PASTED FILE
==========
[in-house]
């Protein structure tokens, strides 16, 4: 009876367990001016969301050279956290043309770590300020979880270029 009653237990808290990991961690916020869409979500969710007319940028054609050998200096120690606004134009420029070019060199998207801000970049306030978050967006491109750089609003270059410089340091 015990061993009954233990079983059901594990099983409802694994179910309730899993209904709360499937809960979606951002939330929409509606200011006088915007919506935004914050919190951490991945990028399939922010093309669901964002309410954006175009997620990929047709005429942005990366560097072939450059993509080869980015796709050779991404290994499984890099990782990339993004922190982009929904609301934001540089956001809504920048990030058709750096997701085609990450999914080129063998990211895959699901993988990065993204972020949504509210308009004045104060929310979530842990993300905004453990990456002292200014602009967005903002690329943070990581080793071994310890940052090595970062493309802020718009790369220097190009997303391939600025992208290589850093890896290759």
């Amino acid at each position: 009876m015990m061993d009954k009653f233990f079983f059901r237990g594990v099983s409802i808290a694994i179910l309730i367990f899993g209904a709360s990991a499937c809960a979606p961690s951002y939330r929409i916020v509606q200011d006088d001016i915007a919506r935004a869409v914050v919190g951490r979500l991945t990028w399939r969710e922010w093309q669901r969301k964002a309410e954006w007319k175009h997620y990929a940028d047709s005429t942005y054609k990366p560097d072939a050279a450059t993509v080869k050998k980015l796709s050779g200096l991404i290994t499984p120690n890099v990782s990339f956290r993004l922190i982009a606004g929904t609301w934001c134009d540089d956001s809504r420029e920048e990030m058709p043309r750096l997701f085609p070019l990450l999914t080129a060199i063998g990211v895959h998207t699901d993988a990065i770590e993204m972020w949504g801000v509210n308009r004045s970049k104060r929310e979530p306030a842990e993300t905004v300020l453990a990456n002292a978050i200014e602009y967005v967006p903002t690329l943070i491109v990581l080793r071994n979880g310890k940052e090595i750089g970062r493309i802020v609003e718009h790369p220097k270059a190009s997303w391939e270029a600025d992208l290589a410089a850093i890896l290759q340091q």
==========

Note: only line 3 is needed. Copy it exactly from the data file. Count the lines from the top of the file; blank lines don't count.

């Amino acid at each position: 009876m015990m061993d009954k009653f233990f079983f059901r237990g594990v099983s409802i808290a694994i179910l309730i367990f899993g209904a709360s990991a499937c809960a979606p961690s951002y939330r929409i916020v509606q200011d006088d001016i915007a919506r935004a869409v914050v919190g951490r979500l991945t990028w399939r969710e922010w093309q669901r969301k964002a309410e954006w007319k175009h997620y990929a940028d047709s005429t942005y054609k990366p560097d072939a050279a450059t993509v080869k050998k980015l796709s050779g200096l991404i290994t499984p120690n890099v990782s990339f956290r993004l922190i982009a606004g929904t609301w934001c134009d540089d956001s809504r420029e920048e990030m058709p043309r750096l997701f085609p070019l990450l999914t080129a060199i063998g990211v895959h998207t699901d993988a990065i770590e993204m972020w949504g801000v509210n308009r004045s970049k104060r929310e979530p306030a842990e993300t905004v300020l453990a990456n002292a978050i200014e602009y967005v967006p903002t690329l943070i491109v990581l080793r071994n979880g310890k940052e090595i750089g970062r493309i802020v609003e718009h790369p220097k270059a190009s997303w391939e270029a600025d992208l290589a410089a850093i890896l290759q340091q």